5. Simplification of the process of report building based on the information from several OLTP systems and/or external sources of the data used exclusively for BI purposes

For organizations which need to prepare reports on several sources of the data (this is the most common case), it is necessary to do an unloading of data from the source, re-sort, “massage” and “cleanse” the data and only after that build the report on the received dataset without using the warehouse. In some cases, it is an adequate strategy. However if the company has great volumes of information required to be mixed, often if the data received from several transactional systems, and it is necessary for generation of reports, and, if the data need to be “clean”, the data warehouse will be most “correct” solution.

6. Constructing the allocated source (dedicated server) when the OLTP systems do not match up to the frequency of data storage required by the business and/or the possibility of needing to prepare reports for certain moments of time in the past (“as was” reporting).

For accelerating the response to inquiries about the data gets removed after a certain time from the transactional systems. For maintaining performance of inquiries and reporting, the historical and current data can be stored in the allocated warehouse that will provide the necessary productivity, both analytical (OLAP) and transaction systems (OLTP).
Building of reports for a certain moment in time (“as was” reporting) is extremely difficult in some cases or even impossible. For example, if you need to a report on salaries of employees with a certain educational level “1234” on some corporate scale for every month of 2005, but you cannot do it, because the only educational levels stored are for the year 2009. For similar problems to be resolved within a company, it is necessary to create data warehouse, which will help by using slowly changing dimensions (SCD).

7. Protection of the end users from being involved in any degree with the underlying structure and logic of how the DB and OS function

Usage and business analysis systems and all mechanisms of processing and storing data allow the hiding of the data warehouse from the end users. A push to more dense analytical work with the information, from outside management and analysts, means an increase in the degree of efficiency by corporate information activities.
So what about the business purposes?

Some the companies create warehouses for the decision of only one of the above-named problems, others face the full list. However, in no event it is impossible to say that the building of a data warehouse solves only particularly technical problems and does not pursue the business purpose.
While you looking at the list, note that the requirement for data warehouse stems from the limitations imposed by transitional system. In certain conditions, these limitations are not apparent; but they are there; one thing is clear: the warehouse of the data, to some extent, is necessary for each company and its introduction – a matter of time.
Revenons à nos moutons, “Let us get back to our sheep”. The company is seeking the best support of decision-making, getting ahead the competitors, wishing to become closer to the customer and for this purpose decided to quickly duct-tape data warehouse can be very surprised by a negative result. For the achievement of these purposes it is required, that the company has understood, usually by trial and error, how to change running the business for the most effective utilization of date stores, data warehouse and data marts. Moreover, it can appear to be more of a challenge than one would anticipate.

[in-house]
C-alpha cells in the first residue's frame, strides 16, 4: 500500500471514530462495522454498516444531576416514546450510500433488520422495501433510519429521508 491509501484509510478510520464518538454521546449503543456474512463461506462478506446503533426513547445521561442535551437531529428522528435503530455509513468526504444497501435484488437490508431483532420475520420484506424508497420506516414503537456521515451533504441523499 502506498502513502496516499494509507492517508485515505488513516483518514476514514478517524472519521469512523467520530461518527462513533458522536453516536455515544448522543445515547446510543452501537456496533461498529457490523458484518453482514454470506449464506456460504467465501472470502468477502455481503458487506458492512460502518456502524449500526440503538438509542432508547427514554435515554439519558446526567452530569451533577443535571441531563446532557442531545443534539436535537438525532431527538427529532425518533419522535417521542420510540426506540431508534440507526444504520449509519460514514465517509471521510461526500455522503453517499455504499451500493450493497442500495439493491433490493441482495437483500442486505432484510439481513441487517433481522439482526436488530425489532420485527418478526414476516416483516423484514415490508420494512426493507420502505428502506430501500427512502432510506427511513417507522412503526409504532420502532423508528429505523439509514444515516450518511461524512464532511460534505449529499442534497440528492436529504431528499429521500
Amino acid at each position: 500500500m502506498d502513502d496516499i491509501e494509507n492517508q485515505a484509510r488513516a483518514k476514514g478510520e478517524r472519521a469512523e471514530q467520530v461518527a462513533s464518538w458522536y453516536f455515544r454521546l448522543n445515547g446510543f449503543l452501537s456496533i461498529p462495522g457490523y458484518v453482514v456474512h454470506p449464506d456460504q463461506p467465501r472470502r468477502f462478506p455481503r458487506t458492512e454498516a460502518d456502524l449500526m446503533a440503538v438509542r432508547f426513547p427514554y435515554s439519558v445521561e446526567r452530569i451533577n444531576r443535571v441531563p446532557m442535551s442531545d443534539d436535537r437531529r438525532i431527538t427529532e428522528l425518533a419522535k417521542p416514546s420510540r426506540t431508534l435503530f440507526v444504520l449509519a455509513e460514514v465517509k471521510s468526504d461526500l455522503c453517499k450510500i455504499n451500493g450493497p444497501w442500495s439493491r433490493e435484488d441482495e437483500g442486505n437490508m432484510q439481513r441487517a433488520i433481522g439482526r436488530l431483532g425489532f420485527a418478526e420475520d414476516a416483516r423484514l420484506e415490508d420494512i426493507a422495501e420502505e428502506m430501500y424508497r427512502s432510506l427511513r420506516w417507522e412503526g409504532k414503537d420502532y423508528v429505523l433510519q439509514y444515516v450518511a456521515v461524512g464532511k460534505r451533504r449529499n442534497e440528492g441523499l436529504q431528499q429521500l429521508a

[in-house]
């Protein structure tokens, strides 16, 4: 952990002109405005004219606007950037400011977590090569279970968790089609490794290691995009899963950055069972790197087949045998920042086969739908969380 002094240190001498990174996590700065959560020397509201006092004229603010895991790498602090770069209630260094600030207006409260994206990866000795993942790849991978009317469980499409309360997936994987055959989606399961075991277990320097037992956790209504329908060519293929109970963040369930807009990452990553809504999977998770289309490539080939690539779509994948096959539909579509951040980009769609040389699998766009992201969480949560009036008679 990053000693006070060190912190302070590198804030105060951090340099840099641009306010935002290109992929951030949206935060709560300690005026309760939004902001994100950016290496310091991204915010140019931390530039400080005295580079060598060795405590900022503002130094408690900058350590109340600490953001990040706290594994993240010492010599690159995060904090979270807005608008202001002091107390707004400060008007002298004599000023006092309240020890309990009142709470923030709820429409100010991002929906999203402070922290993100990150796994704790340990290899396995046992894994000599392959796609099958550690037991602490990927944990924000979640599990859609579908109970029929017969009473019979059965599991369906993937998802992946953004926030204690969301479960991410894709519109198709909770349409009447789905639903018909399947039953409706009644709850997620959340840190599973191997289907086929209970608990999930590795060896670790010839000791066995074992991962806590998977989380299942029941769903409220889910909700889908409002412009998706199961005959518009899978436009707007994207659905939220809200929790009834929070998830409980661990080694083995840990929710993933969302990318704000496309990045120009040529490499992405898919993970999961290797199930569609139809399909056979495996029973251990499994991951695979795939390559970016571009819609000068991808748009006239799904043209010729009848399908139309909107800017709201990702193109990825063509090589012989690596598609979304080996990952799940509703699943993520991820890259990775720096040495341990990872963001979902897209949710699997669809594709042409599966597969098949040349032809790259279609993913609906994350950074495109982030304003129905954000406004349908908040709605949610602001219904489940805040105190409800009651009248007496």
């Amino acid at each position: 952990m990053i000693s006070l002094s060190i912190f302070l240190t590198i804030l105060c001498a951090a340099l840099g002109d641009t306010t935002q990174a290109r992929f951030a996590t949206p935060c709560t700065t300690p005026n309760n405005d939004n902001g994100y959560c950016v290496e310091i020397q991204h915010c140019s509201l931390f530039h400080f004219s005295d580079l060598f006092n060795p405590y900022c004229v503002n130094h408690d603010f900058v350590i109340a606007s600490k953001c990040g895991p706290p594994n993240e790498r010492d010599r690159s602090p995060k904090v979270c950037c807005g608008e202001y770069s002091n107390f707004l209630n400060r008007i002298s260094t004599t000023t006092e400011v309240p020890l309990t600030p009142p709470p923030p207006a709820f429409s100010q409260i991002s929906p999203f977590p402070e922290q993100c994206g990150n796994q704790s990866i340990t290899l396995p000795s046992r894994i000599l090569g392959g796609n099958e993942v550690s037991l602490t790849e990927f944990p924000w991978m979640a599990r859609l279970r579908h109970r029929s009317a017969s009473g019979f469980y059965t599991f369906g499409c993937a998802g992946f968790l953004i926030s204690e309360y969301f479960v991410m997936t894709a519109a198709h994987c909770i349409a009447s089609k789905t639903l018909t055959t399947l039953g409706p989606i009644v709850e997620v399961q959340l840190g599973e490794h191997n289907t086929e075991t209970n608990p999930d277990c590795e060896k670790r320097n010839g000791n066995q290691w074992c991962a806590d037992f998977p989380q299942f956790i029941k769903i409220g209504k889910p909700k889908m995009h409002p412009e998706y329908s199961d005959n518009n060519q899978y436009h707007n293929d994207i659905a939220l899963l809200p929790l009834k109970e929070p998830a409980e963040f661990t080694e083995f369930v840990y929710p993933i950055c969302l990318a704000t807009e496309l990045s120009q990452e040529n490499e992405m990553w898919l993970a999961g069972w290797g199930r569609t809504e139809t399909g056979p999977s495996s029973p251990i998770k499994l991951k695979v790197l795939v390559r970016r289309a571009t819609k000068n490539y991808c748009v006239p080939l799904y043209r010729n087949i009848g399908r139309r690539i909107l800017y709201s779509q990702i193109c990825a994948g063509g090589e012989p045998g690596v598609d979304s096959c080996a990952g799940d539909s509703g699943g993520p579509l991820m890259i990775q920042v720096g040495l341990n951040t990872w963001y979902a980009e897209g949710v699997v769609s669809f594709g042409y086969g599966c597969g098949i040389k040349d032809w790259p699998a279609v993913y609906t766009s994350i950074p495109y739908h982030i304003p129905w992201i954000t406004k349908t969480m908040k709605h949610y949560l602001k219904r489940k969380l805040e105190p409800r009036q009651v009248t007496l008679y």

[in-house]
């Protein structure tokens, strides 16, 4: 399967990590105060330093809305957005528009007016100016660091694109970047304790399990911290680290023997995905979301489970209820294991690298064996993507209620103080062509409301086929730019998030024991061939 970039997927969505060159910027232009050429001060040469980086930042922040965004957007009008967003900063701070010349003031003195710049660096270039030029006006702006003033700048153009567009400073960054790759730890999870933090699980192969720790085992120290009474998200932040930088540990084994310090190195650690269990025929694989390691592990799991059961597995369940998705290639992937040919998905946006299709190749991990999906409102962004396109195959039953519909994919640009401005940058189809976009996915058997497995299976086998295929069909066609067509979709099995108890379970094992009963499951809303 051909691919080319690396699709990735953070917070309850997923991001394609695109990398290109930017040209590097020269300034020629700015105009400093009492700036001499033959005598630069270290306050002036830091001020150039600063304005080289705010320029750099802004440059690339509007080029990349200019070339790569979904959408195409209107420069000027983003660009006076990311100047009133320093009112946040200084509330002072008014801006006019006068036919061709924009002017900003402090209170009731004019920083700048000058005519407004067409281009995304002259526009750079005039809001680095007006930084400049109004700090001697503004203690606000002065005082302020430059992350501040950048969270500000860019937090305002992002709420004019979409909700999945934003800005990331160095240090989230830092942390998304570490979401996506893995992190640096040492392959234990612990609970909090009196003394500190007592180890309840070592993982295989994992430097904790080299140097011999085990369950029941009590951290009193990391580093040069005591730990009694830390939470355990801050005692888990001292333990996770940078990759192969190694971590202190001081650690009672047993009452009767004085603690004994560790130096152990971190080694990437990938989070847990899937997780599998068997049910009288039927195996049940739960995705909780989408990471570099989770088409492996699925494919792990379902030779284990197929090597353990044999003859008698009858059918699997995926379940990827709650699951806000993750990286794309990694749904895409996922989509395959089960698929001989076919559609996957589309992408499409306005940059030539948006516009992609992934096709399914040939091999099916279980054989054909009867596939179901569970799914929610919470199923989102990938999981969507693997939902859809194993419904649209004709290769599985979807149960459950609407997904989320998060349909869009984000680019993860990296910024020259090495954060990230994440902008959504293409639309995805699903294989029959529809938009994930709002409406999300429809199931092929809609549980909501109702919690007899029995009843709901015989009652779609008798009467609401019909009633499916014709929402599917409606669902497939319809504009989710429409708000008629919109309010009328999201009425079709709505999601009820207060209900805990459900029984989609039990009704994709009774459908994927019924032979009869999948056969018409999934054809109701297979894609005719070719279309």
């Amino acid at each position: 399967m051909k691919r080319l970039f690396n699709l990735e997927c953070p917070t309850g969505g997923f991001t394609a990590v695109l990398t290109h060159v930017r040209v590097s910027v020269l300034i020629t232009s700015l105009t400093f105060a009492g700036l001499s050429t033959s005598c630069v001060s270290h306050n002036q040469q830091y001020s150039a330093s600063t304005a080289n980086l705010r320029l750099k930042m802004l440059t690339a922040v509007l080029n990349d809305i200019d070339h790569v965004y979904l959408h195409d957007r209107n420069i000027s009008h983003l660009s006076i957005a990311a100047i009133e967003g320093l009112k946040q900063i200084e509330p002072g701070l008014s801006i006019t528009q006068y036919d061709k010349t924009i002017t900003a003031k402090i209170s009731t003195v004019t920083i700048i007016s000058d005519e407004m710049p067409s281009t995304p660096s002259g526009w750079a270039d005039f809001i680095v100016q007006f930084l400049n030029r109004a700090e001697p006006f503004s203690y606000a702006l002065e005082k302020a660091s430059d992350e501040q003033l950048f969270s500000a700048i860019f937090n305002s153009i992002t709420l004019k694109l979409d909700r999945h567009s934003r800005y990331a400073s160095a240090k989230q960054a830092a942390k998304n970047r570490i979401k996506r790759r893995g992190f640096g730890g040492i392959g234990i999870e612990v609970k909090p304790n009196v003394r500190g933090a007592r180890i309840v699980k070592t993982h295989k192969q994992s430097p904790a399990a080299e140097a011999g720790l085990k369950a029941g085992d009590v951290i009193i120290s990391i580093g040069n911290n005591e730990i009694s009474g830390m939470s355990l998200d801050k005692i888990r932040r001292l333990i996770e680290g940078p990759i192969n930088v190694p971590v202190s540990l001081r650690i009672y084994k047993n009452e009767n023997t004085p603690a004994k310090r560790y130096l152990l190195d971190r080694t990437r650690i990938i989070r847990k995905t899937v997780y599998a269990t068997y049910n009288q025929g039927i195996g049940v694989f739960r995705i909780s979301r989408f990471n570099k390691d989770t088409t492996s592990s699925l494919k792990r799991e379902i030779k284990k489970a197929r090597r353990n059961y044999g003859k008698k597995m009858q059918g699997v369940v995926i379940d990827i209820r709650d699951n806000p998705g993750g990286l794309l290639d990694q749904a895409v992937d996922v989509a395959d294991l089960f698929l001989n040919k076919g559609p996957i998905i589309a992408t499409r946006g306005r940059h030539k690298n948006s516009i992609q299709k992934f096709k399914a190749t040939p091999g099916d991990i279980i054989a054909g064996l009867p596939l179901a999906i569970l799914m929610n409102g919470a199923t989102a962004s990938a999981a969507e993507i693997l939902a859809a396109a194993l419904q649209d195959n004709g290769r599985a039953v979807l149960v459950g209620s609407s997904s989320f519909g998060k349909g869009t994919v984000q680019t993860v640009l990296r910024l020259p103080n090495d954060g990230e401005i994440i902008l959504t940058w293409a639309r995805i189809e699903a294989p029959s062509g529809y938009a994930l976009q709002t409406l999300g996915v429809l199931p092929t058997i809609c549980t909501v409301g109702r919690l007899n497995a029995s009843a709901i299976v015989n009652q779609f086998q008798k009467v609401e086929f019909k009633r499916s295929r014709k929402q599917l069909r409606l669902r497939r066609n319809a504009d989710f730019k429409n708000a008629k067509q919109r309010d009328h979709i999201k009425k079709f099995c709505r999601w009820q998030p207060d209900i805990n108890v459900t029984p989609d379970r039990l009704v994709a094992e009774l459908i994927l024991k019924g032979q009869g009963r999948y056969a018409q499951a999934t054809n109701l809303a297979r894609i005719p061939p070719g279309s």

A Different Approach to a Data Warehousing Effort in a Shaky Economy Times

February 23, 2009

With the economy decelerating all over, the needs for business intelligence swell; decision-making becomes crucial.  It is not about making mega-bucks any longer but rather about survival of the entire business.


Nobody is questioning the vital necessity for a successful business to constantly monitor a company’s performance, its profitability, its best and worst customers, its best and worst products and its overall health  especially now, when resources are so stretched. The driving force behind such business intelligence functions is a healthy data warehouse.

Nowadays the question is this: “How to achieve the same – and more for less?” How to build such a brawny data warehouse with a constant shortage of money?


Most of the organizations still start with a data warehousing project, using the ol’ traditional waterfall approach. It worked before but does not cut it any longer …

Groundwork for such a project includes taught questions with no good answers:

•          Business users are asked what data they need. But the business generally doesn’t know what it wants. “I’ll tell you what I want when I see it” is their familiar mantra.

•          Then business users are asked what reports they use and what is missing in those reports. But reports are “moving targets” they change swiftly, especially when decisions are about the life and death of the company.

•          Where to find right people? Well, with a continual shortage of the skilled ETL developers, data- modelers and business analysts – good luck. A decent IT chap costs a fortune.

•          How long will the data warehousing project take? Organizations can’t afford the common 6 to 9 months, possibly, longer with painful approvals and rework.

•          How do we keep documentation up to date? What is the risk of such lengthy warehouse project? How to find an enthusiastic sponsor of the business intelligence effort?

•          And many more questions….   Oh stress, the spice of life!